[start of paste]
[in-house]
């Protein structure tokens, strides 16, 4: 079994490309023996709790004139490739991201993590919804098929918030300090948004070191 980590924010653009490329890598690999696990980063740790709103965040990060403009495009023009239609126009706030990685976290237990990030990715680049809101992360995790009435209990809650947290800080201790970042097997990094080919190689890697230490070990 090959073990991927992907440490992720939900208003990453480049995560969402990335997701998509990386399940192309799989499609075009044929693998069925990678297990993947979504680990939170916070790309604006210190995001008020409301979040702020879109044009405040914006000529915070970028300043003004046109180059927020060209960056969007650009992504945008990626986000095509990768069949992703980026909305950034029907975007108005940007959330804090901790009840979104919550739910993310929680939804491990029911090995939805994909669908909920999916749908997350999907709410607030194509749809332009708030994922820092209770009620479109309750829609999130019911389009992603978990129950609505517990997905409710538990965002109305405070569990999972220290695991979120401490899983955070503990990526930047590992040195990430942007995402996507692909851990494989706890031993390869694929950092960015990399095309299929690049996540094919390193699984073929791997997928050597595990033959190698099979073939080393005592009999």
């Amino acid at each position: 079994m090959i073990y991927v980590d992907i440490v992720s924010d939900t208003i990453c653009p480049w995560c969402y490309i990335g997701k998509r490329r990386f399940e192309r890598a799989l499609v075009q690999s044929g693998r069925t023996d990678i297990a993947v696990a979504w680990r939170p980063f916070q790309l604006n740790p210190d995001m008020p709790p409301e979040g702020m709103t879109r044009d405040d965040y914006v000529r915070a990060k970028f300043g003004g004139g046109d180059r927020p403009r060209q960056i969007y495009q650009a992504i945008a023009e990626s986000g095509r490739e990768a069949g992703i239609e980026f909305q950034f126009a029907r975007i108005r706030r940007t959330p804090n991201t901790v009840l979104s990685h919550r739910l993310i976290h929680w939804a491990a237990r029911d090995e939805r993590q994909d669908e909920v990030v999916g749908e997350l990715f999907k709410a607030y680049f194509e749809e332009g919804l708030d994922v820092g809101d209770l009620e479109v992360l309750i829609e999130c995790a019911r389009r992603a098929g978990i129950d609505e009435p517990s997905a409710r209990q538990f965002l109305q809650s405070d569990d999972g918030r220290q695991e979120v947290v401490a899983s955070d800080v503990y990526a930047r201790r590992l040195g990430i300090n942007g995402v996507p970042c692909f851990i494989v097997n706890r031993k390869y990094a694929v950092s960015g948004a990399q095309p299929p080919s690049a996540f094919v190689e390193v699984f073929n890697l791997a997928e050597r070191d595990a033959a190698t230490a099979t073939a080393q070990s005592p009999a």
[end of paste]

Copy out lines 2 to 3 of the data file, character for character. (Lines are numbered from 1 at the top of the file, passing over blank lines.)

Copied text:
């Protein structure tokens, strides 16, 4: 079994490309023996709790004139490739991201993590919804098929918030300090948004070191 980590924010653009490329890598690999696990980063740790709103965040990060403009495009023009239609126009706030990685976290237990990030990715680049809101992360995790009435209990809650947290800080201790970042097997990094080919190689890697230490070990 090959073990991927992907440490992720939900208003990453480049995560969402990335997701998509990386399940192309799989499609075009044929693998069925990678297990993947979504680990939170916070790309604006210190995001008020409301979040702020879109044009405040914006000529915070970028300043003004046109180059927020060209960056969007650009992504945008990626986000095509990768069949992703980026909305950034029907975007108005940007959330804090901790009840979104919550739910993310929680939804491990029911090995939805994909669908909920999916749908997350999907709410607030194509749809332009708030994922820092209770009620479109309750829609999130019911389009992603978990129950609505517990997905409710538990965002109305405070569990999972220290695991979120401490899983955070503990990526930047590992040195990430942007995402996507692909851990494989706890031993390869694929950092960015990399095309299929690049996540094919390193699984073929791997997928050597595990033959190698099979073939080393005592009999």
């Amino acid at each position: 079994m090959i073990y991927v980590d992907i440490v992720s924010d939900t208003i990453c653009p480049w995560c969402y490309i990335g997701k998509r490329r990386f399940e192309r890598a799989l499609v075009q690999s044929g693998r069925t023996d990678i297990a993947v696990a979504w680990r939170p980063f916070q790309l604006n740790p210190d995001m008020p709790p409301e979040g702020m709103t879109r044009d405040d965040y914006v000529r915070a990060k970028f300043g003004g004139g046109d180059r927020p403009r060209q960056i969007y495009q650009a992504i945008a023009e990626s986000g095509r490739e990768a069949g992703i239609e980026f909305q950034f126009a029907r975007i108005r706030r940007t959330p804090n991201t901790v009840l979104s990685h919550r739910l993310i976290h929680w939804a491990a237990r029911d090995e939805r993590q994909d669908e909920v990030v999916g749908e997350l990715f999907k709410a607030y680049f194509e749809e332009g919804l708030d994922v820092g809101d209770l009620e479109v992360l309750i829609e999130c995790a019911r389009r992603a098929g978990i129950d609505e009435p517990s997905a409710r209990q538990f965002l109305q809650s405070d569990d999972g918030r220290q695991e979120v947290v401490a899983s955070d800080v503990y990526a930047r201790r590992l040195g990430i300090n942007g995402v996507p970042c692909f851990i494989v097997n706890r031993k390869y990094a694929v950092s960015g948004a990399q095309p299929p080919s690049a996540f094919v190689e390193v699984f073929n890697l791997a997928e050597r070191d595990a033959a190698t230490a099979t073939a080393q070990s005592p009999a």